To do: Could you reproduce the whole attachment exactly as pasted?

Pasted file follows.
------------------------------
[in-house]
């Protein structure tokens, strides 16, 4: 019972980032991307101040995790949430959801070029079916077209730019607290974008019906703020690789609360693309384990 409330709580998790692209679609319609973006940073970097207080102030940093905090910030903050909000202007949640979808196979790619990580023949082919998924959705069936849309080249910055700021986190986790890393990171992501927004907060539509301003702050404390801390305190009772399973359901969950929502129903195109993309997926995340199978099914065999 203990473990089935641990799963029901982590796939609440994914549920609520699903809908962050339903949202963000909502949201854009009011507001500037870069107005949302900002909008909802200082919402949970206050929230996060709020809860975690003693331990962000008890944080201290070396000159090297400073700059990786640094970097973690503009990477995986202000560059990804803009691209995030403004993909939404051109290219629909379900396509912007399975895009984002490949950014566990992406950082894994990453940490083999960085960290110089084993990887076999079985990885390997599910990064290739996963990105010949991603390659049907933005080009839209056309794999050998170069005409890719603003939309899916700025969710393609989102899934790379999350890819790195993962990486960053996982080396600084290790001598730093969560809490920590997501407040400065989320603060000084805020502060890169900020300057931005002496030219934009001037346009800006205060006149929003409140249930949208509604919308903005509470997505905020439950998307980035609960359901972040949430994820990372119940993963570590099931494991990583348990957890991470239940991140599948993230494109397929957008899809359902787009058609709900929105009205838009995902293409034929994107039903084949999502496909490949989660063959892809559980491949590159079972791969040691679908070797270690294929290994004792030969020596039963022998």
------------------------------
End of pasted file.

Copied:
[in-house]
């Protein structure tokens, strides 16, 4: 019972980032991307101040995790949430959801070029079916077209730019607290974008019906703020690789609360693309384990 409330709580998790692209679609319609973006940073970097207080102030940093905090910030903050909000202007949640979808196979790619990580023949082919998924959705069936849309080249910055700021986190986790890393990171992501927004907060539509301003702050404390801390305190009772399973359901969950929502129903195109993309997926995340199978099914065999 203990473990089935641990799963029901982590796939609440994914549920609520699903809908962050339903949202963000909502949201854009009011507001500037870069107005949302900002909008909802200082919402949970206050929230996060709020809860975690003693331990962000008890944080201290070396000159090297400073700059990786640094970097973690503009990477995986202000560059990804803009691209995030403004993909939404051109290219629909379900396509912007399975895009984002490949950014566990992406950082894994990453940490083999960085960290110089084993990887076999079985990885390997599910990064290739996963990105010949991603390659049907933005080009839209056309794999050998170069005409890719603003939309899916700025969710393609989102899934790379999350890819790195993962990486960053996982080396600084290790001598730093969560809490920590997501407040400065989320603060000084805020502060890169900020300057931005002496030219934009001037346009800006205060006149929003409140249930949208509604919308903005509470997505905020439950998307980035609960359901972040949430994820990372119940993963570590099931494991990583348990957890991470239940991140599948993230494109397929957008899809359902787009058609709900929105009205838009995902293409034929994107039903084949999502496909490949989660063959892809559980491949590159079972791969040691679908070797270690294929290994004792030969020596039963022998």